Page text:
August 2, 2018 is an important date for OTC students Todd Maynard and Keshia Guffey. The two, along with eight others in their cohort, will be the first to graduate from OTC’s new Behavioral Health Support program.
“That day will be the culmination of all my hard work and determination,” said Keshia. “I’ve found a career I’m passionate about that allows me to support my family as a single mom.”
Todd, also a single parent, says the degree will help him set a positive example for his young daughters.
“Before this program, I was a jack of all trades, master of none,” he said. “I went back to school to show my daughters the importance of furthering their education, and all the opportunities that come along with doing that.”
OTC’s Behavioral Health Support program debuted in the spring of 2017 thanks to a grant from the Missouri Foundation for Health. The college created the degree pathway at the request of community partners and the Missouri Department of Mental Health. The program was designed specifically to meet the growing need of local employers within the human services field. All of the students in the program’s first cohort were eligible for Ozarks’ Promise grant funding, which is a tuition-free health care training program funded by the U.S. Department of Labor.
“We’ve worked hard to provide our community partners with highly skilled and knowledgeable employees,” said Amy Shelley, director of OTC’s BHS program. “I am so proud of our graduating class, and I look forward to seeing how they positively impact the community by assisting individuals with mental health and substance-use disorder needs.”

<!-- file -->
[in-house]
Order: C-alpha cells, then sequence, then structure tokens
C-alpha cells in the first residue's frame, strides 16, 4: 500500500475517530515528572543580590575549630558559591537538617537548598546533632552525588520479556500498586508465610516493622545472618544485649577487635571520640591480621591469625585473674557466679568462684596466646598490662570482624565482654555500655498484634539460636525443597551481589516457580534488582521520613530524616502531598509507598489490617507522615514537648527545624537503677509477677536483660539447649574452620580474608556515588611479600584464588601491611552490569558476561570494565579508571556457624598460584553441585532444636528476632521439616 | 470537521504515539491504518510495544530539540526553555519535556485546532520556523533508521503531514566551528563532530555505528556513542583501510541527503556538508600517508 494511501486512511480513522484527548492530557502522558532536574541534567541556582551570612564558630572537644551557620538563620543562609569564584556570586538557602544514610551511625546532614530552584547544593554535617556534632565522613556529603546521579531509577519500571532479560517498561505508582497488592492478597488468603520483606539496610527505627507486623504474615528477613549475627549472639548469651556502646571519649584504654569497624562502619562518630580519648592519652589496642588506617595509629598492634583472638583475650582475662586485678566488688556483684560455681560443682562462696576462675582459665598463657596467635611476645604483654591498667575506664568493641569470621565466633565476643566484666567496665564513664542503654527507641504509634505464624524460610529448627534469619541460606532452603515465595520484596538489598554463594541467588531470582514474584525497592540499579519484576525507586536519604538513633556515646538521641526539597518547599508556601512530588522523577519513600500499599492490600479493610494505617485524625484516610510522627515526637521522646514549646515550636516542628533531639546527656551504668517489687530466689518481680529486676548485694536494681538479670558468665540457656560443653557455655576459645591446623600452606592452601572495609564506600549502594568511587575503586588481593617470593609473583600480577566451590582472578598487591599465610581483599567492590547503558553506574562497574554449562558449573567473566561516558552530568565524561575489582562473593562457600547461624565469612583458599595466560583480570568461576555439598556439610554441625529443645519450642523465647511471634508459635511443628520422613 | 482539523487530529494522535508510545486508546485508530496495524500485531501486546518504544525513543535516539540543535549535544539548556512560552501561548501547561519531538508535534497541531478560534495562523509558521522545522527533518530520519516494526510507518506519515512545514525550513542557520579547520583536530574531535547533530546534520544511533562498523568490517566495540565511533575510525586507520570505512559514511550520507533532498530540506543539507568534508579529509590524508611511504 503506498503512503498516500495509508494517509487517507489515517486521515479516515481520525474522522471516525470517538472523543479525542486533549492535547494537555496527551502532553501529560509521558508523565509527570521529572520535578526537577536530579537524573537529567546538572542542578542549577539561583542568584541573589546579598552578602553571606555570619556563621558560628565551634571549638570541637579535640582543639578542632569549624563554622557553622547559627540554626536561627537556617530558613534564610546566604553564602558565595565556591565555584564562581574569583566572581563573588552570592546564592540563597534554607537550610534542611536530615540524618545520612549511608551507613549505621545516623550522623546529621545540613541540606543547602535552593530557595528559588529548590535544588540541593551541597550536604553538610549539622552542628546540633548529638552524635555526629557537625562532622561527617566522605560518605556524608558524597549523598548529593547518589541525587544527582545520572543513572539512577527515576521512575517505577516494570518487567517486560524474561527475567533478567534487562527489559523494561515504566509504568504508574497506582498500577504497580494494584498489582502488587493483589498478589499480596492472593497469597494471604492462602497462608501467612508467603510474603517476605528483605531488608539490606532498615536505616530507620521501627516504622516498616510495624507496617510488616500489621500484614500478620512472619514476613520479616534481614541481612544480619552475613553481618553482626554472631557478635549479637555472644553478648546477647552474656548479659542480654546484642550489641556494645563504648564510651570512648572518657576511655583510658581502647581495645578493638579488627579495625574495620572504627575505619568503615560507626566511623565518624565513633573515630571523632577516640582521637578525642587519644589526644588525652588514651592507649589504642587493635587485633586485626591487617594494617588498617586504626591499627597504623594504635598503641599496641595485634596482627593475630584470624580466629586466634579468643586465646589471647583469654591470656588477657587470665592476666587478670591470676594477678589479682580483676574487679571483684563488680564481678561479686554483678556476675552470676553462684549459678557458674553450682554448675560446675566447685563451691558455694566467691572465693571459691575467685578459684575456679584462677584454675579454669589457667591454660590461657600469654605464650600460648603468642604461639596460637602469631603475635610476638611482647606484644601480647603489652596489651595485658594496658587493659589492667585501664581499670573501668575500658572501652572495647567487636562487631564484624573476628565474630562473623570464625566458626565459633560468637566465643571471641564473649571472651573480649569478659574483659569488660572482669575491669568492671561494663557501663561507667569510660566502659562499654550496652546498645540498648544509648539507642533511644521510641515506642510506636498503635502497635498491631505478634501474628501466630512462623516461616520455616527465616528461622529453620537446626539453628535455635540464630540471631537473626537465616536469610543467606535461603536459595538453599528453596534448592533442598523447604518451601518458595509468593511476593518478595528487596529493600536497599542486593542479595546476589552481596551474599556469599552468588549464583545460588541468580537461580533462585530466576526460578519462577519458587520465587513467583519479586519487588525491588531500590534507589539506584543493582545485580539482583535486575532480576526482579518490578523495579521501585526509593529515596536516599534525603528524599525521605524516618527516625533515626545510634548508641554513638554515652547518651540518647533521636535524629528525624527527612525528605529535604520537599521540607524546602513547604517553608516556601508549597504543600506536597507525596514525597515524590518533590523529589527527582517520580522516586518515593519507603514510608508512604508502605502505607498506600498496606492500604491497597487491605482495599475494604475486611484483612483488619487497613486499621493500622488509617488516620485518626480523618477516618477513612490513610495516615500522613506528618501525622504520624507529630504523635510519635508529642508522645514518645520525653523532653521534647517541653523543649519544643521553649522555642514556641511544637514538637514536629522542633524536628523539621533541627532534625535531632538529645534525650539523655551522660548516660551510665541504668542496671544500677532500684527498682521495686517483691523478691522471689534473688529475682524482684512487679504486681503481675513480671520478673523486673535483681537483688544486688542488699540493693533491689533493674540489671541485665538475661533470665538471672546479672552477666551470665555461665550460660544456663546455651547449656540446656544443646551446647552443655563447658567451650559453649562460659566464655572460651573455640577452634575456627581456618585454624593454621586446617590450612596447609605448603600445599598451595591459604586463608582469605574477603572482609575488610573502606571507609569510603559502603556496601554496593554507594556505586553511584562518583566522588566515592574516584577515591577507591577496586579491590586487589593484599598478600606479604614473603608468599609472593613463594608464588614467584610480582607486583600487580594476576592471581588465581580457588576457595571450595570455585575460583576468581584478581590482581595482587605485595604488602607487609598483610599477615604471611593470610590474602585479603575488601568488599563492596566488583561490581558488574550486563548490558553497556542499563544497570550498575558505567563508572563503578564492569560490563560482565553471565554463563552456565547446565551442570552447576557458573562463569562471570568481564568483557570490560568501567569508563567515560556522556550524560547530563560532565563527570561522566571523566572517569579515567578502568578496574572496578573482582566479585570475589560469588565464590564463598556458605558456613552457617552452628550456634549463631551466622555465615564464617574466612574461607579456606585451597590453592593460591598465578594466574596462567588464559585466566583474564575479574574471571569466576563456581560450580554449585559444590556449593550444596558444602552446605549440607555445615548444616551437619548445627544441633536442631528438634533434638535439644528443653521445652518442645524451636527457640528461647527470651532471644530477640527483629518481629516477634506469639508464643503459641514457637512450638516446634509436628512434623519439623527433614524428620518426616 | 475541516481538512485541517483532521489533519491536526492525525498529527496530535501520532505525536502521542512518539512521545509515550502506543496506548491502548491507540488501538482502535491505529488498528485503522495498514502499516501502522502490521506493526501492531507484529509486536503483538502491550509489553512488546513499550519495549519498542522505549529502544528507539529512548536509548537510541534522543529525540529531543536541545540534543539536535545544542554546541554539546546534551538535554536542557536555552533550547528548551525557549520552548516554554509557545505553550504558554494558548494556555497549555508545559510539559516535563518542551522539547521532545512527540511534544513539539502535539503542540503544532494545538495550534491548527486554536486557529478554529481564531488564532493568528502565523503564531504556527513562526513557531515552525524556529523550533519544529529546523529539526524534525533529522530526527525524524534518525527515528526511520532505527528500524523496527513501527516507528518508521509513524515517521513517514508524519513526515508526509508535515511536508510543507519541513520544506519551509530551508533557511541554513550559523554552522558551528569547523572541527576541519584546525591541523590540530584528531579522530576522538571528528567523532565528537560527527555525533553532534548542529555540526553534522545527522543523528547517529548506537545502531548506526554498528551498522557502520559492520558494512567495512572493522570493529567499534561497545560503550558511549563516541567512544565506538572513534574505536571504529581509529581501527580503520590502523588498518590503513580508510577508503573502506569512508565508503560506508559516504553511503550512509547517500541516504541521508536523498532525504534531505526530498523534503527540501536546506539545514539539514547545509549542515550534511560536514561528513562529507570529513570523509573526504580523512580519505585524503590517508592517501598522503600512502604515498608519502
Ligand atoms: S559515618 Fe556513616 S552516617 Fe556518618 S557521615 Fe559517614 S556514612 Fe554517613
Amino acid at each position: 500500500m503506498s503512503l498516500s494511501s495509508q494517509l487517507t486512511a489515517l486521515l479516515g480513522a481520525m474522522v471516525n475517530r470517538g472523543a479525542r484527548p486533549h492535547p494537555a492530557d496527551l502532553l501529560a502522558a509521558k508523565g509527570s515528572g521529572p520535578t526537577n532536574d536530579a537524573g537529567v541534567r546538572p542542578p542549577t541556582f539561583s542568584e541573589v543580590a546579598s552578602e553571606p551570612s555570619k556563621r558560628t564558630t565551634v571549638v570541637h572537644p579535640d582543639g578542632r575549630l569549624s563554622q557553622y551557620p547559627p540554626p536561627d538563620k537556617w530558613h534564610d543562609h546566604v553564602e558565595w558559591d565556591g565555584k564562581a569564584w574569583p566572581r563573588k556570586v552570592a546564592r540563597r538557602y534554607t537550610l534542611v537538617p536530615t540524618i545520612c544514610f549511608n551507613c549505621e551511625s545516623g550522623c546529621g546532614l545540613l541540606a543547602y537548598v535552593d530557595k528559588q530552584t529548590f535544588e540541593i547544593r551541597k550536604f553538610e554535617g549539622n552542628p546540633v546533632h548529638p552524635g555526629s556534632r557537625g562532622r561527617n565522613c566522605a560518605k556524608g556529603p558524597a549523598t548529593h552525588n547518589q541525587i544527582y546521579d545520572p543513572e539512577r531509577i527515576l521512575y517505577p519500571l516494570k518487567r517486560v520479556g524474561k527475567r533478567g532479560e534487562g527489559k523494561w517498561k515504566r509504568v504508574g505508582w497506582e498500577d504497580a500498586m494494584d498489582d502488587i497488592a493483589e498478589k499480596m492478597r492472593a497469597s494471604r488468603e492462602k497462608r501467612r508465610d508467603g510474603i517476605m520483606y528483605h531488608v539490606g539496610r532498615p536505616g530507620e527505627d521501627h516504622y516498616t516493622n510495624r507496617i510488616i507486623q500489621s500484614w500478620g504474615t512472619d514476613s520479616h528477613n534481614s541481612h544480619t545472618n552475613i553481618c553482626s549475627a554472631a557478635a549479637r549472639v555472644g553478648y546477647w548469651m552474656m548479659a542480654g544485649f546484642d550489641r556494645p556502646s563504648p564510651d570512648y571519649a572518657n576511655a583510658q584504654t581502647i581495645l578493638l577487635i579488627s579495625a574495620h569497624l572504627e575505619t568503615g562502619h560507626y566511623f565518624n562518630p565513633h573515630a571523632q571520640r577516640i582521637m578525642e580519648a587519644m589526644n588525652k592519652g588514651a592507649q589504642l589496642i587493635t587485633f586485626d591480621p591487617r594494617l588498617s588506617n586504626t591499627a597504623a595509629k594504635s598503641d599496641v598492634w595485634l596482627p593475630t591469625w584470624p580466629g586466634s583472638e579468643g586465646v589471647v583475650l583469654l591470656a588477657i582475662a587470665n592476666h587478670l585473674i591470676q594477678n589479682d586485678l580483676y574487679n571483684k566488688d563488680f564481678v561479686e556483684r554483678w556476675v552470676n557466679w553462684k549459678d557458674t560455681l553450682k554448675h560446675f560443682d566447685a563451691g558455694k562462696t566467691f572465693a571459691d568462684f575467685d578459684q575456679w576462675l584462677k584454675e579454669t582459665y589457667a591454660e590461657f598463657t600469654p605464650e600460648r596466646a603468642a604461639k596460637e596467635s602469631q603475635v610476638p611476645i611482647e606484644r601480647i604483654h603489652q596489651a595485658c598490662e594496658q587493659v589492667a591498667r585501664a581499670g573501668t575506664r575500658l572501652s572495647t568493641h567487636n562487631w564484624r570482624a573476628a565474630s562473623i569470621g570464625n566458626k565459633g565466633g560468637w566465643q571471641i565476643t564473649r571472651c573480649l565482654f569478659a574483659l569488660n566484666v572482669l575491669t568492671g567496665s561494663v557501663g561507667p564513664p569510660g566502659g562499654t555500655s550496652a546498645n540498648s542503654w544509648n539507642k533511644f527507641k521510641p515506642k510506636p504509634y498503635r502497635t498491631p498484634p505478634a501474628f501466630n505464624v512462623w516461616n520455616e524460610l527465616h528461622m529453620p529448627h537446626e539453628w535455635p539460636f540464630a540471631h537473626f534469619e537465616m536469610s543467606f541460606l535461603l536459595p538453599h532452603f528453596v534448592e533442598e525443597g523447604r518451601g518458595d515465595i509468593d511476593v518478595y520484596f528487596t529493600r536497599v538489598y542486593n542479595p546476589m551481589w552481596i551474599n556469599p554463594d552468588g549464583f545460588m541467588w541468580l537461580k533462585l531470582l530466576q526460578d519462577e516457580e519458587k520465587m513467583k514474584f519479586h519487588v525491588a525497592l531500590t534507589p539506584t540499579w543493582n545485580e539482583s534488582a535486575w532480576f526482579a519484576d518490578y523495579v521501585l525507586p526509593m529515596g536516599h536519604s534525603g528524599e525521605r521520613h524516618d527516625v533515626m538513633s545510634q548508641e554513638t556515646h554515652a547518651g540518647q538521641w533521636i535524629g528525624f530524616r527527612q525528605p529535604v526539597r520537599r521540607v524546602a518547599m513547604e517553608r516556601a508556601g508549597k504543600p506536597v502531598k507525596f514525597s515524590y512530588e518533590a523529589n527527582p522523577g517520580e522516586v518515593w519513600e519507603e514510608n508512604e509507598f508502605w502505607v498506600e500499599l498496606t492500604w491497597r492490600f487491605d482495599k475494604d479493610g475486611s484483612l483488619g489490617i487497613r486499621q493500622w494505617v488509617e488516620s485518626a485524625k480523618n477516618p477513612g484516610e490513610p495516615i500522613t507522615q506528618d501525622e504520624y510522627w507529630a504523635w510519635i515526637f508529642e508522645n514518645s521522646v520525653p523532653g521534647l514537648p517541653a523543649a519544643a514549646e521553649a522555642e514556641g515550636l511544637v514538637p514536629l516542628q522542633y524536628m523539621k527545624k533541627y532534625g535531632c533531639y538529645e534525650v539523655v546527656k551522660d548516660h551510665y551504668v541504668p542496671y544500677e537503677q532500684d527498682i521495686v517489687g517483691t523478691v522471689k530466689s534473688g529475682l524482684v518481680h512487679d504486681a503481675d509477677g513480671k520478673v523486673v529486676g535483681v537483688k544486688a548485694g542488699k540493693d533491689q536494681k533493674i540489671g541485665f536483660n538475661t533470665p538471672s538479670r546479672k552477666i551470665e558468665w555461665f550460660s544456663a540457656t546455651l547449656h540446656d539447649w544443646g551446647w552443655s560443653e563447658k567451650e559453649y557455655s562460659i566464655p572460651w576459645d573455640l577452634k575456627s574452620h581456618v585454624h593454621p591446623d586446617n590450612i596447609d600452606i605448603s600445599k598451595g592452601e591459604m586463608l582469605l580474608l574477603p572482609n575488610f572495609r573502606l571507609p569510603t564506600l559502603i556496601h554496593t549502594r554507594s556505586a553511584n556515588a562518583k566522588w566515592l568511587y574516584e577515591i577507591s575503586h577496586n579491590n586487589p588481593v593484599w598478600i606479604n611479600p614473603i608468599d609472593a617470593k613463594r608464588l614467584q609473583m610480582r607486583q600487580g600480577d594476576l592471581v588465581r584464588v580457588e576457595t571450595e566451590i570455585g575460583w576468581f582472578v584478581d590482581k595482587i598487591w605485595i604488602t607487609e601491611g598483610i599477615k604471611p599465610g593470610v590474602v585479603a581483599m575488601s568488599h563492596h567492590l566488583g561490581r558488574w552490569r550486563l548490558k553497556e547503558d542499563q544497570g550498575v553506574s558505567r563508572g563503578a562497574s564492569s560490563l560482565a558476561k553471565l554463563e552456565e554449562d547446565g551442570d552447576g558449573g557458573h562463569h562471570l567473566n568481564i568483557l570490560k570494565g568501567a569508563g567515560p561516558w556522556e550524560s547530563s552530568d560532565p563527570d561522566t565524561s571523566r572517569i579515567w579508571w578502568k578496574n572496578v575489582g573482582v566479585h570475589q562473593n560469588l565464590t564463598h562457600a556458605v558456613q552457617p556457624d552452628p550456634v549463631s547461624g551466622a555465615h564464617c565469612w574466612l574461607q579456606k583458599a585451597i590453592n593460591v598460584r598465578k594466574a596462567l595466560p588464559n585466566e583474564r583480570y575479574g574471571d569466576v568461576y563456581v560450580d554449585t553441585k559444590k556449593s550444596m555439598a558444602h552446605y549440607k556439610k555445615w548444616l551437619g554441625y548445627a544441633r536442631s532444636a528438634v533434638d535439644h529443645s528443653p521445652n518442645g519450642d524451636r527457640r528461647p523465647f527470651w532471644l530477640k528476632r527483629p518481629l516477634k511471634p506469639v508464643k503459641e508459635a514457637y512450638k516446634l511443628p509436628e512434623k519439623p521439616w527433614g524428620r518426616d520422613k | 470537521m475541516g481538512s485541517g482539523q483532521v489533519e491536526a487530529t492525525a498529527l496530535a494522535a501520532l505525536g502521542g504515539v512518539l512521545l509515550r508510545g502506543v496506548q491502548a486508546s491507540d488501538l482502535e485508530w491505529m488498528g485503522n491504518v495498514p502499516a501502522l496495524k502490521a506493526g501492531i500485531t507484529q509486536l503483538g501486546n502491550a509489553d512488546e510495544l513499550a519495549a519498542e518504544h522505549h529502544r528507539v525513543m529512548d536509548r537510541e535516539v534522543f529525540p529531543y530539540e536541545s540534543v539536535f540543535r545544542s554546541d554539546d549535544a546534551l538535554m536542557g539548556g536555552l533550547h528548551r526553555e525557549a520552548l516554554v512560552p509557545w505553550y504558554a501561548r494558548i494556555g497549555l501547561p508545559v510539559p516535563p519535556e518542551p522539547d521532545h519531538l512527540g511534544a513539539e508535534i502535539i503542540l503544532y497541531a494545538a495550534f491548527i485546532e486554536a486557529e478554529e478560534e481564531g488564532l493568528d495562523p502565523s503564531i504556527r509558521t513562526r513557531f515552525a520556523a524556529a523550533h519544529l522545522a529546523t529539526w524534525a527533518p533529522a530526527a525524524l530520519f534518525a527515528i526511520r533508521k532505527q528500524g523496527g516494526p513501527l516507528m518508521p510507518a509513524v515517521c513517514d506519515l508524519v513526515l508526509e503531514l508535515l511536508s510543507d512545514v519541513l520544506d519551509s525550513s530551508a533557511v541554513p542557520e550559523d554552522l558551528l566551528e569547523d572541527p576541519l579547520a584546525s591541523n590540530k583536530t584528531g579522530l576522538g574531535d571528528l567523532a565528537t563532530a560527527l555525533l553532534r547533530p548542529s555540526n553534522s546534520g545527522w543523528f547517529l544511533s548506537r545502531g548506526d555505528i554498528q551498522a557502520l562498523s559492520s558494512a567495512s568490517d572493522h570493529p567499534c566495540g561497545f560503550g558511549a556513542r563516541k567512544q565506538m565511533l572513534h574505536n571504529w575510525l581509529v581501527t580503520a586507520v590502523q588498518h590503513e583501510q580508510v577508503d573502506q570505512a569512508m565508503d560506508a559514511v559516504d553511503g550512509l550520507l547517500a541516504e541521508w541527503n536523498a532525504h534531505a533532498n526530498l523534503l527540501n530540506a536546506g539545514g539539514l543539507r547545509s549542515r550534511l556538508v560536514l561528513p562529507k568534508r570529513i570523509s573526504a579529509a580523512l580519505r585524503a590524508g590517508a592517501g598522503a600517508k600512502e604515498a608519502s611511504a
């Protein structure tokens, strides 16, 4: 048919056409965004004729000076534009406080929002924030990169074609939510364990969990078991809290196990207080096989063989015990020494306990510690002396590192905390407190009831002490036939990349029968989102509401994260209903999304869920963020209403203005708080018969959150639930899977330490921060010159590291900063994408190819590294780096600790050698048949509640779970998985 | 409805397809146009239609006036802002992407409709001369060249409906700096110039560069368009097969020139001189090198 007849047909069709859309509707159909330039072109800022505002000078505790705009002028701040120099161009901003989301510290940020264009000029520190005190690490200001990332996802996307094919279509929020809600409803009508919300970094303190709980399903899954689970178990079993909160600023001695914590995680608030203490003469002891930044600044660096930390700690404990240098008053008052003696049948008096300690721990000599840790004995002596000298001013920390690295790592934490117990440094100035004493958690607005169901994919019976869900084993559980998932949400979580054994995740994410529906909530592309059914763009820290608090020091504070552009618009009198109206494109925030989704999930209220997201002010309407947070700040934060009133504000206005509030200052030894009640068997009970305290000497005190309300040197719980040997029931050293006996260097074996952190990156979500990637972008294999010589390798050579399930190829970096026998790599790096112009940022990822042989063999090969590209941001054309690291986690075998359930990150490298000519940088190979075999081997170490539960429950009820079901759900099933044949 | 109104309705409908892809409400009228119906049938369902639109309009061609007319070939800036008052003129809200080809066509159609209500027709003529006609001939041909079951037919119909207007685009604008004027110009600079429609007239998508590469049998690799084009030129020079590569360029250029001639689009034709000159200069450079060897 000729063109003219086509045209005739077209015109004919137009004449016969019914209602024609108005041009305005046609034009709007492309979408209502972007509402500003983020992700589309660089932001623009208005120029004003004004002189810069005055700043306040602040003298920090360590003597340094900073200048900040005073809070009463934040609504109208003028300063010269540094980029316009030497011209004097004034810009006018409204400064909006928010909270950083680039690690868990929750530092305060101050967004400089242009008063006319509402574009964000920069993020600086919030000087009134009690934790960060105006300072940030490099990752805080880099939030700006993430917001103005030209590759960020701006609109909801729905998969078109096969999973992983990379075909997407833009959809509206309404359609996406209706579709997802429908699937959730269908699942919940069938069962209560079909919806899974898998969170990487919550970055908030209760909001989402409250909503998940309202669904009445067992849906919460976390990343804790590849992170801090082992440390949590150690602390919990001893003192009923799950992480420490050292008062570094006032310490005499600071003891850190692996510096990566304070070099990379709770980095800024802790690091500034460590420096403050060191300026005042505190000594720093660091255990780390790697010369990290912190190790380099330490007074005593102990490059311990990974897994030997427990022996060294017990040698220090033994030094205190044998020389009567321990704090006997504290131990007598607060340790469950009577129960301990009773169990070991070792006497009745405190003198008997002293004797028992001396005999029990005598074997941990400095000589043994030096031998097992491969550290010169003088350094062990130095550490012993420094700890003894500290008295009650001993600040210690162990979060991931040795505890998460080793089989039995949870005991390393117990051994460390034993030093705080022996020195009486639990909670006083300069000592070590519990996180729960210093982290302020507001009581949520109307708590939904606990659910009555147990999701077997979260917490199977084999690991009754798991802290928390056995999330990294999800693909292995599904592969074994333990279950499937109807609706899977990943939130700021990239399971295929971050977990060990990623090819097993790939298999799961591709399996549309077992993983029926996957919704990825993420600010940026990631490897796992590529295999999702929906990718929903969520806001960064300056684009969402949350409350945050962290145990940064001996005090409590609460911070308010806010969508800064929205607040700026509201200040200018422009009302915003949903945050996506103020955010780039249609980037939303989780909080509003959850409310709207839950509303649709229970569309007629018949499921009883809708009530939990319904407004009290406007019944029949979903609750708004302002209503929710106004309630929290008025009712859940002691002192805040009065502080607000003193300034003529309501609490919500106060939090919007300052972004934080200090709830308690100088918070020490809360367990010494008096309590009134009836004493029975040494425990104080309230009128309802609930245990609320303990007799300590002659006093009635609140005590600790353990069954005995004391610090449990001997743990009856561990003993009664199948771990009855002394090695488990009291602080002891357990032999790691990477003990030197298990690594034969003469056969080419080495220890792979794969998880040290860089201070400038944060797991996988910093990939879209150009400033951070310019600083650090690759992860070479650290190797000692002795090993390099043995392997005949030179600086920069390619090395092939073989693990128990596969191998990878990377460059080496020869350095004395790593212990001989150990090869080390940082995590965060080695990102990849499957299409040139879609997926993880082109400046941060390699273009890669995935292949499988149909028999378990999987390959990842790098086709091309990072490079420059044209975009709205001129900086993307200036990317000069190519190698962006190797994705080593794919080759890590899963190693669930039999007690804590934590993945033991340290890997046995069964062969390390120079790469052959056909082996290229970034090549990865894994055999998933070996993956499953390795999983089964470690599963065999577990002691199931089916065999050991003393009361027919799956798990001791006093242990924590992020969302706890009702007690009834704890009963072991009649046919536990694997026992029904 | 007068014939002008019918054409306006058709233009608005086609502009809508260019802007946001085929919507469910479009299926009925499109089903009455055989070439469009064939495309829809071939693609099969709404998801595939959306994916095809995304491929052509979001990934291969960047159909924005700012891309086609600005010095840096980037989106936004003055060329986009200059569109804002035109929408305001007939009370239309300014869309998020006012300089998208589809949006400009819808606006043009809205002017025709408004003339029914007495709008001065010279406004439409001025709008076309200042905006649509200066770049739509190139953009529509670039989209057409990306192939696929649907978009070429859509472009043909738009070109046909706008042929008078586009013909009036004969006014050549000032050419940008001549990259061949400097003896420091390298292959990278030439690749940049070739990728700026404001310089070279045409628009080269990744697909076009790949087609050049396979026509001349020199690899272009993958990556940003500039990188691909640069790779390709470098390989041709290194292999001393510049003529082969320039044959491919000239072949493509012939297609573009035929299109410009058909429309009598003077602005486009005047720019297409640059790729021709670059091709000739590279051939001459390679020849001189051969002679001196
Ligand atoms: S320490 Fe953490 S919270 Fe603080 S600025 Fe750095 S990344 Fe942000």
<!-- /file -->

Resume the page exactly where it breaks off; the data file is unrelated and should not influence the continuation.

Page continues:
At graduation, Todd, Keshia and their classmates will receive an Associate of Applied Science in Behavioral Health Support. The graduates will be prepared to work in entry and mid-level positions at human services agencies including mental health treatment facilities, schools or correctional facilities. Many will find jobs helping those with mental illness or substance-use disorders maintain emotional and mental stability. They will work to equip these individuals with the tools and resources needed to develop a more satisfying and productive life.
Mathew Gass, the director of Transitions at Burrell Behavioral Health, says OTC’s BHS graduates are filling a critical gap in the community. Burrell, along with several other local human service agencies, partnered with OTC to provide its BHS students with valuable, hands-on practicum experiences as part of the degree program.
“This program is the first associate degree in the state designed to train students in case management,” Mathew said. “By hosting these students for a wide variety of field practicums, we’ve seen firsthand the type of training they have received. These graduates will be able to enter the workforce with specific skill sets that include specialized skills for community support and soft skills like communication and problem solving, all of which will help address needs across the populations we serve.”
Keshia has already received a job offer for a community support specialist position at Burrell. She says she’s confident in her skills and abilities thanks to the practicum-heavy nature of the degree.
“This program is so hands-on – we hit the ground running right away,” Keshia explained. “By graduation, we will have spent 360 hours observing and working with behavioral health professionals. And that’s so important to me, because I know that the more experience I can get as student, the better equipped I will be in the field.”